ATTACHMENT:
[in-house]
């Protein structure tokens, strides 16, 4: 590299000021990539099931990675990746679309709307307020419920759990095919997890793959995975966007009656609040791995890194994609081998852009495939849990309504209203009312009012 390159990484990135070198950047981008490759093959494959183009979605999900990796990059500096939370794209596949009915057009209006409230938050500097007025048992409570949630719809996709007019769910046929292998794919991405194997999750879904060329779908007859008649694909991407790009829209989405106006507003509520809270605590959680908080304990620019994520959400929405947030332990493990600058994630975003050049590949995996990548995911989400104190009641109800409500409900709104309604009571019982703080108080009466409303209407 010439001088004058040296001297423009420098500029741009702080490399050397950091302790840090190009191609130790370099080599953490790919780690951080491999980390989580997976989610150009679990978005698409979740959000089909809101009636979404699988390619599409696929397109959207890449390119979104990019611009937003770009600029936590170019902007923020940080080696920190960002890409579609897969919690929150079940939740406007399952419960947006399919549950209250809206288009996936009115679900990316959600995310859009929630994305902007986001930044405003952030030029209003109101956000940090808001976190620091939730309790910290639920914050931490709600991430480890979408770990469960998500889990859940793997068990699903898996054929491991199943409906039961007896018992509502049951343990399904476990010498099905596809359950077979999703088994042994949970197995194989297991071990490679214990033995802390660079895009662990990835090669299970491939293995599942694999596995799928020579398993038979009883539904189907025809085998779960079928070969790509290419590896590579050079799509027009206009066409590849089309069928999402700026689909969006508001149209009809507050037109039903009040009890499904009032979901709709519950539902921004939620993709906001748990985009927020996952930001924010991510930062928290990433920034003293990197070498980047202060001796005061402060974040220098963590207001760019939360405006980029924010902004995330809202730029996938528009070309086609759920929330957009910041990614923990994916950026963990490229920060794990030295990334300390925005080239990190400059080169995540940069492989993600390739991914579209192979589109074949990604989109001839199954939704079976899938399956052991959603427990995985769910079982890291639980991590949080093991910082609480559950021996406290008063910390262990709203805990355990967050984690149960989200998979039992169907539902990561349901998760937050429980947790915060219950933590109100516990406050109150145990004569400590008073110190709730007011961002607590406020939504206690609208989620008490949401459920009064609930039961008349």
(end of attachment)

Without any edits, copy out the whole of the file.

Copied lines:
[in-house]
């Protein structure tokens, strides 16, 4: 590299000021990539099931990675990746679309709307307020419920759990095919997890793959995975966007009656609040791995890194994609081998852009495939849990309504209203009312009012 390159990484990135070198950047981008490759093959494959183009979605999900990796990059500096939370794209596949009915057009209006409230938050500097007025048992409570949630719809996709007019769910046929292998794919991405194997999750879904060329779908007859008649694909991407790009829209989405106006507003509520809270605590959680908080304990620019994520959400929405947030332990493990600058994630975003050049590949995996990548995911989400104190009641109800409500409900709104309604009571019982703080108080009466409303209407 010439001088004058040296001297423009420098500029741009702080490399050397950091302790840090190009191609130790370099080599953490790919780690951080491999980390989580997976989610150009679990978005698409979740959000089909809101009636979404699988390619599409696929397109959207890449390119979104990019611009937003770009600029936590170019902007923020940080080696920190960002890409579609897969919690929150079940939740406007399952419960947006399919549950209250809206288009996936009115679900990316959600995310859009929630994305902007986001930044405003952030030029209003109101956000940090808001976190620091939730309790910290639920914050931490709600991430480890979408770990469960998500889990859940793997068990699903898996054929491991199943409906039961007896018992509502049951343990399904476990010498099905596809359950077979999703088994042994949970197995194989297991071990490679214990033995802390660079895009662990990835090669299970491939293995599942694999596995799928020579398993038979009883539904189907025809085998779960079928070969790509290419590896590579050079799509027009206009066409590849089309069928999402700026689909969006508001149209009809507050037109039903009040009890499904009032979901709709519950539902921004939620993709906001748990985009927020996952930001924010991510930062928290990433920034003293990197070498980047202060001796005061402060974040220098963590207001760019939360405006980029924010902004995330809202730029996938528009070309086609759920929330957009910041990614923990994916950026963990490229920060794990030295990334300390925005080239990190400059080169995540940069492989993600390739991914579209192979589109074949990604989109001839199954939704079976899938399956052991959603427990995985769910079982890291639980991590949080093991910082609480559950021996406290008063910390262990709203805990355990967050984690149960989200998979039992169907539902990561349901998760937050429980947790915060219950933590109100516990406050109150145990004569400590008073110190709730007011961002607590406020939504206690609208989620008490949401459920009064609930039961008349």